6. Respect Wildlife

  • Observe wildlife from a distance. Do not follow or approach them.

    • When this goes wrong you hear about it in the media. Don’t approach the bears. Don’t approach the goats. Don’t feed any of them while we’re at it. And for the love of god, do not feed the birds on Mt. Si ( a popular hike near Seattle). The last time I was up there, I couldn’t even break at the top because of their bomb diving and trying to get my food.

  • Never feed animals. Feeding wildlife damages their health, alters natural behaviors, and exposes them to predators and other dangers.

  • Protect wildlife and your food by storing rations and trash securely.

    • This one I always try to research ahead of time. Research the area and know what you need to bring. Going to a national park? May need a bear can. Will there be trees to hang food from? My go to is the Ursak when I can hang food.

  • Control pets at all times, or leave them at home.

    • I have a dog and we do have him off leash sometimes, only when there are no other people and dogs or animals around. We don’t bring him anywhere with a lot of known wildlife. There was a recent accident in Washington between a dog and mountain goat in a place dogs aren’t allowed.

  • Avoid wildlife during sensitive times: mating, nesting, raising young, or winter.

This goat popped out of the woods and walked right past me. I didn’t move or approach it and it went on its way.

This goat popped out of the woods and walked right past me. I didn’t move or approach it and it went on its way.

You might see the cute photos of people hand feeding these guys. Loots cute, but not good from them.

You might see the cute photos of people hand feeding these guys. Loots cute, but not good from them.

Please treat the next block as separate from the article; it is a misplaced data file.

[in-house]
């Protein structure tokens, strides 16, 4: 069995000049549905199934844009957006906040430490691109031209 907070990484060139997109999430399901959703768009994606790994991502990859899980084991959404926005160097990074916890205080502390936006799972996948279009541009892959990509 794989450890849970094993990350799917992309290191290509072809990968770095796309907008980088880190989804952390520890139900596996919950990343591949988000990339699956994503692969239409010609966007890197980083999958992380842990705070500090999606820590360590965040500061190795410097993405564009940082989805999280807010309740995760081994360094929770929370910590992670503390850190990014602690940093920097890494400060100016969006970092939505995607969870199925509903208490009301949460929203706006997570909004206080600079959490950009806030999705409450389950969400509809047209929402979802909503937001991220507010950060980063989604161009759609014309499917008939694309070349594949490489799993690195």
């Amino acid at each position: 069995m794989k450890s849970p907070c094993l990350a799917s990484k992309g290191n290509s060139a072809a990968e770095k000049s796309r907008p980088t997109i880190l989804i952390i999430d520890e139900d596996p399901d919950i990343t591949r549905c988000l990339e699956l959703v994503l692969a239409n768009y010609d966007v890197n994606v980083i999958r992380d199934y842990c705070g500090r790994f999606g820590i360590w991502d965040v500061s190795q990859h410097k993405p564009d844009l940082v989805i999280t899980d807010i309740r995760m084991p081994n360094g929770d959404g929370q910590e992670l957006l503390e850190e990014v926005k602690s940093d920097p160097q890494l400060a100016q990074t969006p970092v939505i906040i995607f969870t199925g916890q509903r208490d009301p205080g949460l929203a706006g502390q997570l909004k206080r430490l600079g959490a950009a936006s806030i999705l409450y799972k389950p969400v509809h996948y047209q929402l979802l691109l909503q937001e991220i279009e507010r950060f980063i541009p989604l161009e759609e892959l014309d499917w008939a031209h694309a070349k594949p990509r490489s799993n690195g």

See the no dog sign? Not a recommendation. It’s a law.

See the no dog sign? Not a recommendation. It’s a law.

Keeping Cooper on a leash depending on the area and rules and regulations. Also when he is being naughty and his recall isn’t good.

Keeping Cooper on a leash depending on the area and rules and regulations. Also when he is being naughty and his recall isn’t good.

7. Be Considerate of Other Visitors

  • Respect other visitors and protect the quality of their experience.

  • Be courteous. Yield to other users on the trail.

  • Step to the downhill side of the trail when encountering pack stock.

  • Take breaks and camp away from trails and other visitors.

  • Let nature's sounds prevail. Avoid loud voices and noises.

BONUS:

They just came out with a new one about geotagging specific locations. I’ve recently implemented this online with not tagging specific places, but tagging the wilderness area. The purpose of this is to help certain places not blow up and get loved to death.

Tagging Mt. Baker Wilderness instead of Skyline Divide

Tagging Mt. Baker Wilderness instead of Skyline Divide

What to do when you see others not following the rules:

  • Nobody is perfect. People don’t know these things when going on a hike for the first time.

  • I try to take the gentle, educative approach. I’ll say to someone “hey did you know ___ is the rule in this area” In person, this is the best we can do. If they still don’t comply, report the behavior to a ranger. They take breaking the laws seriously and will write fines.

Social media and the rise of social influence on the outdoors- this could be its whole own topic. I personally am really upset at the rise of large accounts (people with a lot of followers and influence) breaking the rules and blasting it on their page. I take the same approach as I do outside. I may private message them first and ask if they knew they were breaking this rule. If they still don’t care/ don’t take down the content, I may send it on to Unethical Outdoors. I love this Instagram account, they take a great approach to the matter with being respectful and not being an internet bully.

With this information, I hope you can feel confident to go outside and respect the land we recreate on. It is a privilege and honor to spend time in these wild places. Lets help keep them wild for future generations to come.

Resources: Leave No Trace website

Sarina Clark1 Comment